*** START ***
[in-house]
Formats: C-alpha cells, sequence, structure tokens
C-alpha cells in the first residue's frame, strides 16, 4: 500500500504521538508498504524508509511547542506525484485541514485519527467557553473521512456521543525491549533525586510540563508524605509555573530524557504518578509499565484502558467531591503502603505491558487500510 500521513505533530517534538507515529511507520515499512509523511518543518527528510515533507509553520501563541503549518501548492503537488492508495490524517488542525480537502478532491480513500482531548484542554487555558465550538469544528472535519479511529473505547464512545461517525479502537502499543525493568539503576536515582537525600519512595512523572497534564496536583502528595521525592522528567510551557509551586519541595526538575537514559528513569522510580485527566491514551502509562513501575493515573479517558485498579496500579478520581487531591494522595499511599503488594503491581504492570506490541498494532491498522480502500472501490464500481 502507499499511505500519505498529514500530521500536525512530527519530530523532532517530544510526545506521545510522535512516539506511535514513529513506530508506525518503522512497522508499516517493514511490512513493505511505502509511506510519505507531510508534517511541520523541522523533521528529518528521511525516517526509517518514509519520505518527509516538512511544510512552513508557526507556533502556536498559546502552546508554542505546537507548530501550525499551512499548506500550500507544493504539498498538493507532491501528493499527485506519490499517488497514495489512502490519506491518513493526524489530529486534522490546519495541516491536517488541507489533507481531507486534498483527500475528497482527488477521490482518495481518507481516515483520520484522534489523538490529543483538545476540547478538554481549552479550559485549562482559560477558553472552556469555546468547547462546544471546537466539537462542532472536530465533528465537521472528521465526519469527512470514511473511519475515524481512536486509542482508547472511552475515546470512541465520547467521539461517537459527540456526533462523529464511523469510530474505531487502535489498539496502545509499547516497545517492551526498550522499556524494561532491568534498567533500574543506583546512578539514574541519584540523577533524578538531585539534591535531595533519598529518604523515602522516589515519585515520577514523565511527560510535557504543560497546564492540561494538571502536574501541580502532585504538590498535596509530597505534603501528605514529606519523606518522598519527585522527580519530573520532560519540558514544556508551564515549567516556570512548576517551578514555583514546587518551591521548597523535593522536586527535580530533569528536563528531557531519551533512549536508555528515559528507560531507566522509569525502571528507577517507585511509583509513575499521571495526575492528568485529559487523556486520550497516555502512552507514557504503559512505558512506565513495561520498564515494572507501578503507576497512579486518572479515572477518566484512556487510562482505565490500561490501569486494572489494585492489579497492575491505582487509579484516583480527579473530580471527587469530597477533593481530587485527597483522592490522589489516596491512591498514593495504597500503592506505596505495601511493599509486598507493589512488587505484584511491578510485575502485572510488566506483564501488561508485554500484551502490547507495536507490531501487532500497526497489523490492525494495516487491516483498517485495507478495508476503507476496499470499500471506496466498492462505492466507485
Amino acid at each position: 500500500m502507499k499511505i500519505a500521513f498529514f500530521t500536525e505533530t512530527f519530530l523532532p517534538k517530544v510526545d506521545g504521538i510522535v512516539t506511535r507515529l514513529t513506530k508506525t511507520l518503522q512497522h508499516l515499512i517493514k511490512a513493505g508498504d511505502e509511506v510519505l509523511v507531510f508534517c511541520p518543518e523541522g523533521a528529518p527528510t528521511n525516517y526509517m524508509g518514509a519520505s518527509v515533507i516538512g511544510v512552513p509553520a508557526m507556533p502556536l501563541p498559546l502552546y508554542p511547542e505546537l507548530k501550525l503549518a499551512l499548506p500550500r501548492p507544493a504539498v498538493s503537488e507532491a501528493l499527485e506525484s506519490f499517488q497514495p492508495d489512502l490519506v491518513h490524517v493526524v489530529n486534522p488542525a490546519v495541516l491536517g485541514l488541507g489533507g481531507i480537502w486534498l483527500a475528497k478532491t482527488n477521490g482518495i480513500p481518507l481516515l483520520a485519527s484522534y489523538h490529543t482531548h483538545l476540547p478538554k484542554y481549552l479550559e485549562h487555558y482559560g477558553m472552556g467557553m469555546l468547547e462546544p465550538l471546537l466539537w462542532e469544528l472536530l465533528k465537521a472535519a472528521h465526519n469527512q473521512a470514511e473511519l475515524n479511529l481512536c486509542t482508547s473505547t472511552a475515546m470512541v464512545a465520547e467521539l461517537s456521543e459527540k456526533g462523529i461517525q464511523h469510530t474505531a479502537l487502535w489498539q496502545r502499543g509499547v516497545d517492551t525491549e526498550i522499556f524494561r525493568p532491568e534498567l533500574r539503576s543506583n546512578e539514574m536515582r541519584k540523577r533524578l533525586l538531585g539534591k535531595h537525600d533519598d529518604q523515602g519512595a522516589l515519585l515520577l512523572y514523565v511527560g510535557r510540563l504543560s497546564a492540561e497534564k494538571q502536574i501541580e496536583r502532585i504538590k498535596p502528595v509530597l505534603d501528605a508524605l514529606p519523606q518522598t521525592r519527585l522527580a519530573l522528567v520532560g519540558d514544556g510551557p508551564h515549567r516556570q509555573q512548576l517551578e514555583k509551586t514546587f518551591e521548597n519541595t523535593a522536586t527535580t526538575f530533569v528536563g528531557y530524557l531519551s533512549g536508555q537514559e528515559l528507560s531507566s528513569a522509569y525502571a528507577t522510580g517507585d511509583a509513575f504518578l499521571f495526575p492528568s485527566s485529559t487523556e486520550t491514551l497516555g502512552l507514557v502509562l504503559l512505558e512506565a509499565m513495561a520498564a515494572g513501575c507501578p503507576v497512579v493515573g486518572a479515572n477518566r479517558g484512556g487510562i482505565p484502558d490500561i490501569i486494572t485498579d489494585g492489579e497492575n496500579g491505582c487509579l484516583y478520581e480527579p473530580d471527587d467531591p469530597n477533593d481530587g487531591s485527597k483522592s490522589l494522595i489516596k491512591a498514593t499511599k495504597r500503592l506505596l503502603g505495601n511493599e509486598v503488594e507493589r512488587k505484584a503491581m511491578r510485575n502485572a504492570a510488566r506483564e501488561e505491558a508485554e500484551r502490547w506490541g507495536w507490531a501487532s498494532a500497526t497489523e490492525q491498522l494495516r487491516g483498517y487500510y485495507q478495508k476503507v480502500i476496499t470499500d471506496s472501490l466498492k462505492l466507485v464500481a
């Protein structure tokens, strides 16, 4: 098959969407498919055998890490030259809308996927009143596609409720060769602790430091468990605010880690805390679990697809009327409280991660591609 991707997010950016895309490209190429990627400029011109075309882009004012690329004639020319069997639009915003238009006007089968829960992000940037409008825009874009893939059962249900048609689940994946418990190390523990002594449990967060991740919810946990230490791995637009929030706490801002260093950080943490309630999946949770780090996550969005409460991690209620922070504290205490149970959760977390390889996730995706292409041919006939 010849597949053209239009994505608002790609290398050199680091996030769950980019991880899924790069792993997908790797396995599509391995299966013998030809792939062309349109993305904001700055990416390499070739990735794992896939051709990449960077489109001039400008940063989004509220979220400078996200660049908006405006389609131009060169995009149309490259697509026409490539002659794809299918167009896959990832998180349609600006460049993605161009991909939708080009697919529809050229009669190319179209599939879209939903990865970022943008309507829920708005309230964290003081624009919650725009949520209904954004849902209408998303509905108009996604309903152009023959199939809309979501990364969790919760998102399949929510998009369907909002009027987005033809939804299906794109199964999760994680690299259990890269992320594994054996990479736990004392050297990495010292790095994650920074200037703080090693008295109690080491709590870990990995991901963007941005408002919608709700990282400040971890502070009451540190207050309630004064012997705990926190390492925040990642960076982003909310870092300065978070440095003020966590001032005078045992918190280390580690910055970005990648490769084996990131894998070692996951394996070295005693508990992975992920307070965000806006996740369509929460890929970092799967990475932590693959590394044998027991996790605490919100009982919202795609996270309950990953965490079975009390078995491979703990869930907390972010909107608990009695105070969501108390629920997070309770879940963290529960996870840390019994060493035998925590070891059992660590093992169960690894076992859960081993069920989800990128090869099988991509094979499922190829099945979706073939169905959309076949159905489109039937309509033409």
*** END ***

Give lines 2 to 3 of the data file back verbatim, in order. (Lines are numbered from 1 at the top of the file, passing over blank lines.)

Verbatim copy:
Formats: C-alpha cells, sequence, structure tokens
C-alpha cells in the first residue's frame, strides 16, 4: 500500500504521538508498504524508509511547542506525484485541514485519527467557553473521512456521543525491549533525586510540563508524605509555573530524557504518578509499565484502558467531591503502603505491558487500510 500521513505533530517534538507515529511507520515499512509523511518543518527528510515533507509553520501563541503549518501548492503537488492508495490524517488542525480537502478532491480513500482531548484542554487555558465550538469544528472535519479511529473505547464512545461517525479502537502499543525493568539503576536515582537525600519512595512523572497534564496536583502528595521525592522528567510551557509551586519541595526538575537514559528513569522510580485527566491514551502509562513501575493515573479517558485498579496500579478520581487531591494522595499511599503488594503491581504492570506490541498494532491498522480502500472501490464500481 502507499499511505500519505498529514500530521500536525512530527519530530523532532517530544510526545506521545510522535512516539506511535514513529513506530508506525518503522512497522508499516517493514511490512513493505511505502509511506510519505507531510508534517511541520523541522523533521528529518528521511525516517526509517518514509519520505518527509516538512511544510512552513508557526507556533502556536498559546502552546508554542505546537507548530501550525499551512499548506500550500507544493504539498498538493507532491501528493499527485506519490499517488497514495489512502490519506491518513493526524489530529486534522490546519495541516491536517488541507489533507481531507486534498483527500475528497482527488477521490482518495481518507481516515483520520484522534489523538490529543483538545476540547478538554481549552479550559485549562482559560477558553472552556469555546468547547462546544471546537466539537462542532472536530465533528465537521472528521465526519469527512470514511473511519475515524481512536486509542482508547472511552475515546470512541465520547467521539461517537459527540456526533462523529464511523469510530474505531487502535489498539496502545509499547516497545517492551526498550522499556524494561532491568534498567533500574543506583546512578539514574541519584540523577533524578538531585539534591535531595533519598529518604523515602522516589515519585515520577514523565511527560510535557504543560497546564492540561494538571502536574501541580502532585504538590498535596509530597505534603501528605514529606519523606518522598519527585522527580519530573520532560519540558514544556508551564515549567516556570512548576517551578514555583514546587518551591521548597523535593522536586527535580530533569528536563528531557531519551533512549536508555528515559528507560531507566522509569525502571528507577517507585511509583509513575499521571495526575492528568485529559487523556486520550497516555502512552507514557504503559512505558512506565513495561520498564515494572507501578503507576497512579486518572479515572477518566484512556487510562482505565490500561490501569486494572489494585492489579497492575491505582487509579484516583480527579473530580471527587469530597477533593481530587485527597483522592490522589489516596491512591498514593495504597500503592506505596505495601511493599509486598507493589512488587505484584511491578510485575502485572510488566506483564501488561508485554500484551502490547507495536507490531501487532500497526497489523490492525494495516487491516483498517485495507478495508476503507476496499470499500471506496466498492462505492466507485